The Pairs bet (PB) is a non-proprietary baccarat side bet that pays 11-to-1 for a dealt pair. The player can wager on either or both of the Player or Banker side to be dealt a pair. Unlike the Tie bet which is essentially worthless (see this post and this post), PB is highly vulnerable to advantage play. The fact that PB is found on baccarat tables around the world, often with table limits as high as \$10,000 or more, makes it a premium target for advantage play. In this post I am going to give the win-rate statistics against PB using computer-perfect play. I will also give a side-by-side comparison with the Tie bet.

The following table gives the combinatorial analysis for PB for an eight-deck shoe:

In particular:

• The house edge is 10.361%.
• The hit frequency is 7.470%.
• The standard deviation is 3.184.

To achieve computer-perfect play, I assume the AP is keeping track of the cards that have been played from the shoe. Before the start of each round, the AP uses a computer to give him the exact edge on PB based on the knowing the composition of the cards left in the shoe. If the AP has the edge over the house, he makes a PB wager; otherwise he does not place a wager. These results give an absolute upper bound on the earning potential against the PB through ordinary advantage play.

PB is the rare wager where computer-perfect play can be achieved in practice. The "targets and weights" counting system given in this post is nearly perfect. In addition, some casinos allow high-rollers to “play by phone.” In those cases, the player can use a simple spread sheet to keep track of the edge on PB. Here is a spread sheet that can be used for computer-perfect play:

Pairs_Computer_Perfect_Play

Finally, in some jurisdictions there are no device laws. In particular, there are smart phone apps that allow the player to track the edge on PB. A player caught using such a device can be kicked out of the casino, but he cannot be prosecuted. He simply hands off his device to a teammate who continues the onslaught. This problem is especially critical in “stadium” baccarat, like the following (image from Google images):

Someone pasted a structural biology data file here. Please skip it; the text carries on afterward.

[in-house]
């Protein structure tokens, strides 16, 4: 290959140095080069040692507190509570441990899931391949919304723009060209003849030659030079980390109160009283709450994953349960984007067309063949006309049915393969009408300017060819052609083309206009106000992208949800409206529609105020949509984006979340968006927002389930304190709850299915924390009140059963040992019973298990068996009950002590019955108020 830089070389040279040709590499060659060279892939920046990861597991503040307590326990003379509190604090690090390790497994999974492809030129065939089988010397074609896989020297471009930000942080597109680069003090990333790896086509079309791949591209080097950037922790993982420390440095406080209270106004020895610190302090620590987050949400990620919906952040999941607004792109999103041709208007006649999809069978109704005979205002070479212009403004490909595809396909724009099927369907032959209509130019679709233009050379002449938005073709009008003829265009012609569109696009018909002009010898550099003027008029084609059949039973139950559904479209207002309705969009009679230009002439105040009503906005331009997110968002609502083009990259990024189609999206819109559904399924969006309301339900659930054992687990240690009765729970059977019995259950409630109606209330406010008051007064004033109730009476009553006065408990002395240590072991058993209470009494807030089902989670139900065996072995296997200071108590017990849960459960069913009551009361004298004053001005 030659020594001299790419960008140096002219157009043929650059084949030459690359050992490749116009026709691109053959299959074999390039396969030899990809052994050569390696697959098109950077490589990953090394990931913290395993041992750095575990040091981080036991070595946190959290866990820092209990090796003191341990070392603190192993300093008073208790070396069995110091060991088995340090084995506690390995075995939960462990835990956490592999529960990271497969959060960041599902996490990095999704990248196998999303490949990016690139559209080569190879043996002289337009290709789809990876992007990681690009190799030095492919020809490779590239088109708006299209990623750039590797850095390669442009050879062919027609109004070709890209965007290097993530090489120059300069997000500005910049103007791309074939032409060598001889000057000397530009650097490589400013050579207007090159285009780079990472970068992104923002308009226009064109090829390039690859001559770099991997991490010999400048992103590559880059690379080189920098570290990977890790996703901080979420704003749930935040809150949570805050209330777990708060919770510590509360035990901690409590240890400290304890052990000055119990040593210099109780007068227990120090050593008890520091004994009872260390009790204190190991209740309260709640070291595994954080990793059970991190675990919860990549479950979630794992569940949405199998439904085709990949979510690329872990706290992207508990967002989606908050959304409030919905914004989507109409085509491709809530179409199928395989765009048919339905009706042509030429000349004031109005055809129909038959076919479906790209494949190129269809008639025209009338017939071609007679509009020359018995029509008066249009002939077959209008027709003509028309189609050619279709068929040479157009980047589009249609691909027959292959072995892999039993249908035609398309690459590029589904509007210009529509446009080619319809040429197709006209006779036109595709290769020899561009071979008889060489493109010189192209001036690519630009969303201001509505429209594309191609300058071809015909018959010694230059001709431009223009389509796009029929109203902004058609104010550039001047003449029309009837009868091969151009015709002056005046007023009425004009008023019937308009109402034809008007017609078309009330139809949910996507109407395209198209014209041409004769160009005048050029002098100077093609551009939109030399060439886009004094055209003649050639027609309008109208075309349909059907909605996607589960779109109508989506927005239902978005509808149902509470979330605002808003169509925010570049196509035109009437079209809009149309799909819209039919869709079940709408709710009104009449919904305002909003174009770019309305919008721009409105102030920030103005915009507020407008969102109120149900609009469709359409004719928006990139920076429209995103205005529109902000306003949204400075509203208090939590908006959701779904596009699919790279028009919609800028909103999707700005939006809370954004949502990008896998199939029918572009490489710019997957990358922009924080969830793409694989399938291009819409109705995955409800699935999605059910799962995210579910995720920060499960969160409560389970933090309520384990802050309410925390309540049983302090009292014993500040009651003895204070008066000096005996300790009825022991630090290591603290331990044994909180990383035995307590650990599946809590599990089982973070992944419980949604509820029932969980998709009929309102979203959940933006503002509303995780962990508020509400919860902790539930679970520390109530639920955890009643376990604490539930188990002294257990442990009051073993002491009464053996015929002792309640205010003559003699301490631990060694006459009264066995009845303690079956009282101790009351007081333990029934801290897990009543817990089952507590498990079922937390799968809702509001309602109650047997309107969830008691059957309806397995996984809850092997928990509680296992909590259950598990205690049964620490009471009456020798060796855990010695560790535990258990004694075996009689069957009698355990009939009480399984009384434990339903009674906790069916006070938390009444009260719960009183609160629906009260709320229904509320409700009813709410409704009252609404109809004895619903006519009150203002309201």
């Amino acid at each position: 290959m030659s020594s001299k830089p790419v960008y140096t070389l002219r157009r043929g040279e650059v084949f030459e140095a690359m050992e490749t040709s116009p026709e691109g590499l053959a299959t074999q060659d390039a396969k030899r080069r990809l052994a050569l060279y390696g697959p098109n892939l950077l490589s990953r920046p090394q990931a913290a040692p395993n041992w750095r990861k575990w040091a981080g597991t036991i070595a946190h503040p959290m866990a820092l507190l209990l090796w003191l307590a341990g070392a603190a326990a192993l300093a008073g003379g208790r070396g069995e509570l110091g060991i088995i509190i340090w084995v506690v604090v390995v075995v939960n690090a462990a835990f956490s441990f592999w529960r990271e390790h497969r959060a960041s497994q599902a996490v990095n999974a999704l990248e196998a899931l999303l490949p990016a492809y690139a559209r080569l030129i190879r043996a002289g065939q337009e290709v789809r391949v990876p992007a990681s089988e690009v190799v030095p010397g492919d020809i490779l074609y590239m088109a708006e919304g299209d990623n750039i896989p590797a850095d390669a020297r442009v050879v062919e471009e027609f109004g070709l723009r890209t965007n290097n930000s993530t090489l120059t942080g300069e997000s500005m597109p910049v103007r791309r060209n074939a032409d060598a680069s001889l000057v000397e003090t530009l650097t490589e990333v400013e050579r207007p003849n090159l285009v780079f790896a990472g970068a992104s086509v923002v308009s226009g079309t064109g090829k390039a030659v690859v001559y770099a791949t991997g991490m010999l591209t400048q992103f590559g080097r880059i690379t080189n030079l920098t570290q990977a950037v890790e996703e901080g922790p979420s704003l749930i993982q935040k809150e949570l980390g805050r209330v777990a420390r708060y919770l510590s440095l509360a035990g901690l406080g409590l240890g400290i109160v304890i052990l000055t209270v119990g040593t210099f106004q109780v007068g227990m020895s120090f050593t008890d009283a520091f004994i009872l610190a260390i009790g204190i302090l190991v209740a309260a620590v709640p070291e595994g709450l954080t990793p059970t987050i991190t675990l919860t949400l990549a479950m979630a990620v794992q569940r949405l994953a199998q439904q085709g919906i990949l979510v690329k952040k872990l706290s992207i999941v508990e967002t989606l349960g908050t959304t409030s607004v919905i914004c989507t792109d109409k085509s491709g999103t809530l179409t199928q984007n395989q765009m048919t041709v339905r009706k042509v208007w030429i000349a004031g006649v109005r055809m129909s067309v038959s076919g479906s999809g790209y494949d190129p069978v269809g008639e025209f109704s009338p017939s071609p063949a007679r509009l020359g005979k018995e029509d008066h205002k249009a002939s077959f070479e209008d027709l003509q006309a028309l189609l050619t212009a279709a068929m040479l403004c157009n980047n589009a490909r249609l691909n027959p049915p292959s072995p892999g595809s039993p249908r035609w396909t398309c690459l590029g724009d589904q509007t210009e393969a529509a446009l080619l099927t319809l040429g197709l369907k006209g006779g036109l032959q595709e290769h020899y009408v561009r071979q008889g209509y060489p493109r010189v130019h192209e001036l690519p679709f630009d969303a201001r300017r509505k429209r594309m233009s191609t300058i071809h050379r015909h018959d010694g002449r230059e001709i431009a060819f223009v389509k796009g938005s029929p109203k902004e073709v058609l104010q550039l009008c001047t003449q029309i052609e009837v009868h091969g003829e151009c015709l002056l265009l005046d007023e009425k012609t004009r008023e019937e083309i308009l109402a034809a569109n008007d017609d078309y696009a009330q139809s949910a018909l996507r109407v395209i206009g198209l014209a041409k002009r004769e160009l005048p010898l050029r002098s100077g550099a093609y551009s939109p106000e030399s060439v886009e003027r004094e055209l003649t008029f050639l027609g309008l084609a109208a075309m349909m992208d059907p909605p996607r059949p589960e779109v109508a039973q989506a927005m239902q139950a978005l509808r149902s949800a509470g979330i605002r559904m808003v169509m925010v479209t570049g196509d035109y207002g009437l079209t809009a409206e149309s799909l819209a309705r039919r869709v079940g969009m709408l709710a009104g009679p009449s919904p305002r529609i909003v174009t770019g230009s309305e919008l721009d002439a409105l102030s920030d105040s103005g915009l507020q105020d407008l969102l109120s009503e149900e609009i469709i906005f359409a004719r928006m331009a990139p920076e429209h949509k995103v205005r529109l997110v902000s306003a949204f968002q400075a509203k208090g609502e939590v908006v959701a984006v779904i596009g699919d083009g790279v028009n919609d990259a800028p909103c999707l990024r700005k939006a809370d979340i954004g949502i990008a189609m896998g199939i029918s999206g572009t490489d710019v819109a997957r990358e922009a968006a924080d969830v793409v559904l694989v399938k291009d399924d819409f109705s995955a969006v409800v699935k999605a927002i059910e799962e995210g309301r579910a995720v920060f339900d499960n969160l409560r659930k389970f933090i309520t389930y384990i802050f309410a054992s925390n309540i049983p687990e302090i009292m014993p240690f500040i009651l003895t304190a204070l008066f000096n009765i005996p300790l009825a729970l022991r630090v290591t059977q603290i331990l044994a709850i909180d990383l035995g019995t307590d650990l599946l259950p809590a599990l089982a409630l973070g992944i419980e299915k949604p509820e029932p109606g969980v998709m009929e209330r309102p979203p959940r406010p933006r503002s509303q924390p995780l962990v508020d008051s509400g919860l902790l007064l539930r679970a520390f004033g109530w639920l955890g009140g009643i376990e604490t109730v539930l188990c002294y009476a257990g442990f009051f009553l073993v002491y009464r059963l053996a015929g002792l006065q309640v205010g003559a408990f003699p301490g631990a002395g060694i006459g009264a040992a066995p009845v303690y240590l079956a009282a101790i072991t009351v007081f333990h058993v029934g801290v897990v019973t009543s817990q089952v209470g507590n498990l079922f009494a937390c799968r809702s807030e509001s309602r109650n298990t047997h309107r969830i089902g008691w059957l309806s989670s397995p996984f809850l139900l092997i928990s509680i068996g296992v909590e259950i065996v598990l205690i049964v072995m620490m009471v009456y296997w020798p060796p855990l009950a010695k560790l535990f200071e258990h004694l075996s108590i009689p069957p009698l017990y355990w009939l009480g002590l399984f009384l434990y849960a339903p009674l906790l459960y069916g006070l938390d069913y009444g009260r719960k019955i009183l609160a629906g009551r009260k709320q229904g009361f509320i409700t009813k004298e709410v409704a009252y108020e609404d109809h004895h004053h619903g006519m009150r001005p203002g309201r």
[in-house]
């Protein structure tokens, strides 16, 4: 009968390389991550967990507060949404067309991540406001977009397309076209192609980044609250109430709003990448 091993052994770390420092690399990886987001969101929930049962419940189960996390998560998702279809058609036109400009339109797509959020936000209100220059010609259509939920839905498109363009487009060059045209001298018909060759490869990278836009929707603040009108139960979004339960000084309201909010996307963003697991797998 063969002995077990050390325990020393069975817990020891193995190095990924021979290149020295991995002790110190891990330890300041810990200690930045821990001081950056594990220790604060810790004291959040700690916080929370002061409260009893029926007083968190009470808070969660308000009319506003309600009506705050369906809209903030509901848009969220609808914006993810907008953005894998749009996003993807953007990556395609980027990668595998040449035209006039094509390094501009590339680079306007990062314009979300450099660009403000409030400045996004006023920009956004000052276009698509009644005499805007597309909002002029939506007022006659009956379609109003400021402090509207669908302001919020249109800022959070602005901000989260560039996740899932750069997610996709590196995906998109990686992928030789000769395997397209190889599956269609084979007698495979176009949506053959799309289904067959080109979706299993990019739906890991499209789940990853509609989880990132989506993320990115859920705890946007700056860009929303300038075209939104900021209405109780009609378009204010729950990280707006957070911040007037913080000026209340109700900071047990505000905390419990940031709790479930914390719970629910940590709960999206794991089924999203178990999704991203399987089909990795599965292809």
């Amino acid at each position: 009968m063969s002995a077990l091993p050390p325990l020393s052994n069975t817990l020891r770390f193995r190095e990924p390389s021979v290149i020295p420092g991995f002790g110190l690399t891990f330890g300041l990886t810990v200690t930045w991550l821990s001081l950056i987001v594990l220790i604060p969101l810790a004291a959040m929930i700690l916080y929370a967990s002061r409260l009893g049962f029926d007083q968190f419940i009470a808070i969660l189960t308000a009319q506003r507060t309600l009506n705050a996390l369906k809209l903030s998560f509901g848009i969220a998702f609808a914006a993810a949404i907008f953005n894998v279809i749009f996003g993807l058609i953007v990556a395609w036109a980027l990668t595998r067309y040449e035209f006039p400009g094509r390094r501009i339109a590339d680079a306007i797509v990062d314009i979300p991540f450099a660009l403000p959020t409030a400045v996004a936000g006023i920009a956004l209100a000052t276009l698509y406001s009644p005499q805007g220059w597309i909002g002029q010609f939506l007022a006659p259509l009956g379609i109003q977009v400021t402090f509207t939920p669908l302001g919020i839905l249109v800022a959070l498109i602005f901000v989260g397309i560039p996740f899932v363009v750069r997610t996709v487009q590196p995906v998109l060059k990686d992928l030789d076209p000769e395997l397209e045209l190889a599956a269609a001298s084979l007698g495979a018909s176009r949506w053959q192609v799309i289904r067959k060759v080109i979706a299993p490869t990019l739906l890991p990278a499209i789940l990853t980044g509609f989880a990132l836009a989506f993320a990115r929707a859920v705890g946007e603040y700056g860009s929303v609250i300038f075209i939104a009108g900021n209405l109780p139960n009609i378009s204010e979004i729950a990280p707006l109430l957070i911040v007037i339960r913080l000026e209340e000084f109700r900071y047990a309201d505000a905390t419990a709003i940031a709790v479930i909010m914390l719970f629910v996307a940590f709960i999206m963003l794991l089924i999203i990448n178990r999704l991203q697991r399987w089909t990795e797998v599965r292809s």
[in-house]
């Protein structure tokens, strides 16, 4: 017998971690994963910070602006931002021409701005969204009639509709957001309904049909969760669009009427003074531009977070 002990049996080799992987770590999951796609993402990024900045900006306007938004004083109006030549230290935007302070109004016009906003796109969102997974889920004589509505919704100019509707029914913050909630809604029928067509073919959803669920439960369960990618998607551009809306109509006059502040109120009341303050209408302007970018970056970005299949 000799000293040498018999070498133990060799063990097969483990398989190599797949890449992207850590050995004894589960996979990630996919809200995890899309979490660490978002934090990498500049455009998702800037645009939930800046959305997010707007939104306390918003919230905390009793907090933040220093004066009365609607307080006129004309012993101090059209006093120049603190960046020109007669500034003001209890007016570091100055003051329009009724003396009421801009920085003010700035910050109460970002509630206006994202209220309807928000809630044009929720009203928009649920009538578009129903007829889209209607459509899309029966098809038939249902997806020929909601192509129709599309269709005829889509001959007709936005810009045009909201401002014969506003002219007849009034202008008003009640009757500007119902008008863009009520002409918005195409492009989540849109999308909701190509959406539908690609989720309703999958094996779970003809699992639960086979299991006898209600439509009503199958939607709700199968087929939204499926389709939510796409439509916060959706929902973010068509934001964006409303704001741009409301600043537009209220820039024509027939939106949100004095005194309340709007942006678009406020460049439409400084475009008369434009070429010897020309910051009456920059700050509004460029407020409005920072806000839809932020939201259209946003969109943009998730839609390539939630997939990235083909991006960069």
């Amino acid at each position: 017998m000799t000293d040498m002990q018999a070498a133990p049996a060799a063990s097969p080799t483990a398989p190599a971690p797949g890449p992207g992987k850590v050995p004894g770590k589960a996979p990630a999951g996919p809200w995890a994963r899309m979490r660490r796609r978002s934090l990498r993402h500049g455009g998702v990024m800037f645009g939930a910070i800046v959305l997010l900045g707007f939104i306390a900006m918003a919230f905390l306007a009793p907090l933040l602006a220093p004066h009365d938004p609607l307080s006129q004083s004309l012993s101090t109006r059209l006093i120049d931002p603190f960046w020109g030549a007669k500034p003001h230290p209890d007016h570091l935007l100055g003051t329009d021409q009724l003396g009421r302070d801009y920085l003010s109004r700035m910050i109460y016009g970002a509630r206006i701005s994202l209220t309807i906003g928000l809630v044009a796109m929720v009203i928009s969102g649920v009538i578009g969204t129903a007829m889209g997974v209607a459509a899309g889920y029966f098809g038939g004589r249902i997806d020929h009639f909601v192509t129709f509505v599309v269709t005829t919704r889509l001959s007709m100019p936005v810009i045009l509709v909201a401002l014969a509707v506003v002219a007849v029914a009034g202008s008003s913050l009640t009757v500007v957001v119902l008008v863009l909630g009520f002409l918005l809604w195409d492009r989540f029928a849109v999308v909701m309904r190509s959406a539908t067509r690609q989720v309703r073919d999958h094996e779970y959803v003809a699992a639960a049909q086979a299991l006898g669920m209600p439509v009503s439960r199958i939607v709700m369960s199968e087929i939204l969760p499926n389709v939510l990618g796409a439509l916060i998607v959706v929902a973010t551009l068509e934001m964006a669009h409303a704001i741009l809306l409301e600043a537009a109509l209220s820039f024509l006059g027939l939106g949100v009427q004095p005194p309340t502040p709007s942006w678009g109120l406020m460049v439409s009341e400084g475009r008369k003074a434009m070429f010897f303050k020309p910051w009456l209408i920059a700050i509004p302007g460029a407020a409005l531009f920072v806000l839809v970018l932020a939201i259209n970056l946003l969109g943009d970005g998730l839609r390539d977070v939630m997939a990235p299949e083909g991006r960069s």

The following picture shows a device built for computer-perfect play against PB:

To continue on, this analysis assumes an eight-deck shoe. We assume the game uses the following standard burn-card and cut-card rules:\

• A card is dealt and exposed at the start of the shoe.
• Based on the value of that card an additional number of unseen cards are burned.
• If a Jack, Queen or King is exposed, then 10 cards are burned, otherwise, the number of burned cards equals to the pip value of the exposed card.
• If the cut-card is dealt mid round, then one additional round is dealt.
• If the cut-card is the first card dealt in a round, then two additional rounds are dealt.

With these rules, the cut-card can be placed no less than 12 cards from the end. If the exposed card is an Ace (so that there is one unseen burned card) and the cut card is set at 12 cards, then it is possible that in the final round, there are only six cards remaining in the shoe (seven unseen cards). If the final round takes six cards, then the shoe will be entirely depleted. I will consider cut-card placements from 12 cards to 26 card (1/2 deck). For game protection consideration, I also give results for cut card placements at 39 cards (3/4 deck), 52 cards (1 deck) and 104 cards (2 decks).

One of the unique opportunities that advantage play against PB gives is the ability to wager on either or both of the Player and Banker starting hands to be pairs. These are separate wagers, each earning at the full win-rate for computer perfect play. The ability to wager on two different hands allows the AP to effectively earn at twice the rate for a fixed maximum bet.

Here are the statistics from simulations of computer-perfect play against the Pairs bet. The statistics given in each column were obtained by a simulation of one hundred million (100,000,000) baccarat shoes using computer-perfect play. The final row gives the units won per 100 hands for the AP who makes both Player and Banker wagers:

It is worthwhile comparing the results for computer-perfect play against the Pairs bet with computer-perfect play against the Tie bet. The following table gives side-by-side statistics for computer-perfect play against these two bets when the cut-card is placed at the traditional location of 14 cards:

These statistics highlight the striking vulnerability of the Pairs bet. The Tie bet is almost always offered with an 8-to-1 payout. The statistics given in this table show that an AP who makes a \$10,000 wager whenever he has the edge will earn approximately \$101 per 100 hands playing against the Tie bet, while making \$4605 per 100 hands playing against the Pairs bet. In other words, the Pairs bet is a big game protection problem.

The following are my suggestions for safeguarding the Pairs bet from advantage play:

• Increase the cut-card depth to at least 26 cards.
• Do not expose the initial burn cards.
• Watch for players who make PB wagers late in the shoe, who bet on both sides, and who make table maximum wagers.
• Watch for players who keep score in an unusual manner.
• Watch for player who may be using devices in stadium baccarat.
• Watch for “play-by-phone” players who make large PB wagers.

Received his Ph.D. in Mathematics from the University of Arizona in 1983. Eliot has been a Professor of both Mathematics and Computer Science. Eliot retired from academia in 2009. Eliot Jacobson